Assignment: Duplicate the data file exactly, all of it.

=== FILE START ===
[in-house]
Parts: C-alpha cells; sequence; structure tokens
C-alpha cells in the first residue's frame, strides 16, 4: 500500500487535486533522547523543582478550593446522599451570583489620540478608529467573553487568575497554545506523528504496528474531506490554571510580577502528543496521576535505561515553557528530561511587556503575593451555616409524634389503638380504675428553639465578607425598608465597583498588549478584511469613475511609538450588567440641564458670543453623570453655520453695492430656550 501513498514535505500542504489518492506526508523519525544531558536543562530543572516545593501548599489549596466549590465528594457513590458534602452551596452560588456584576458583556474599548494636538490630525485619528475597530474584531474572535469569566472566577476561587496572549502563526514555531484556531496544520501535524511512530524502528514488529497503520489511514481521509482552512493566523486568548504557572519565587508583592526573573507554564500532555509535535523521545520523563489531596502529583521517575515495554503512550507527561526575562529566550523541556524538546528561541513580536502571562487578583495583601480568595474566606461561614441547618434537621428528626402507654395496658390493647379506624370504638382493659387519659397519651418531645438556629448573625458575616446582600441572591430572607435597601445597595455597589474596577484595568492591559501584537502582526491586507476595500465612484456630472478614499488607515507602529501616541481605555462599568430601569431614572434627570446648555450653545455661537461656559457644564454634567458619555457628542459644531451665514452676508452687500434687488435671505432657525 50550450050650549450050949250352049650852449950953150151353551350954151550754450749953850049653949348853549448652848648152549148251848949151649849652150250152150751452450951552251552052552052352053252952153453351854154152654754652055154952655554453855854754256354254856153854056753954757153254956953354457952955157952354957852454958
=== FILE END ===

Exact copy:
[in-house]
Parts: C-alpha cells; sequence; structure tokens
C-alpha cells in the first residue's frame, strides 16, 4: 500500500487535486533522547523543582478550593446522599451570583489620540478608529467573553487568575497554545506523528504496528474531506490554571510580577502528543496521576535505561515553557528530561511587556503575593451555616409524634389503638380504675428553639465578607425598608465597583498588549478584511469613475511609538450588567440641564458670543453623570453655520453695492430656550 501513498514535505500542504489518492506526508523519525544531558536543562530543572516545593501548599489549596466549590465528594457513590458534602452551596452560588456584576458583556474599548494636538490630525485619528475597530474584531474572535469569566472566577476561587496572549502563526514555531484556531496544520501535524511512530524502528514488529497503520489511514481521509482552512493566523486568548504557572519565587508583592526573573507554564500532555509535535523521545520523563489531596502529583521517575515495554503512550507527561526575562529566550523541556524538546528561541513580536502571562487578583495583601480568595474566606461561614441547618434537621428528626402507654395496658390493647379506624370504638382493659387519659397519651418531645438556629448573625458575616446582600441572591430572607435597601445597595455597589474596577484595568492591559501584537502582526491586507476595500465612484456630472478614499488607515507602529501616541481605555462599568430601569431614572434627570446648555450653545455661537461656559457644564454634567458619555457628542459644531451665514452676508452687500434687488435671505432657525 50550450050650549450050949250352049650852449950953150151353551350954151550754450749953850049653949348853549448652848648152549148251848949151649849652150250152150751452450951552251552052552052352053252952153453351854154152654754652055154952655554453855854754256354254856153854056753954757153254956953354457952955157952354957852454958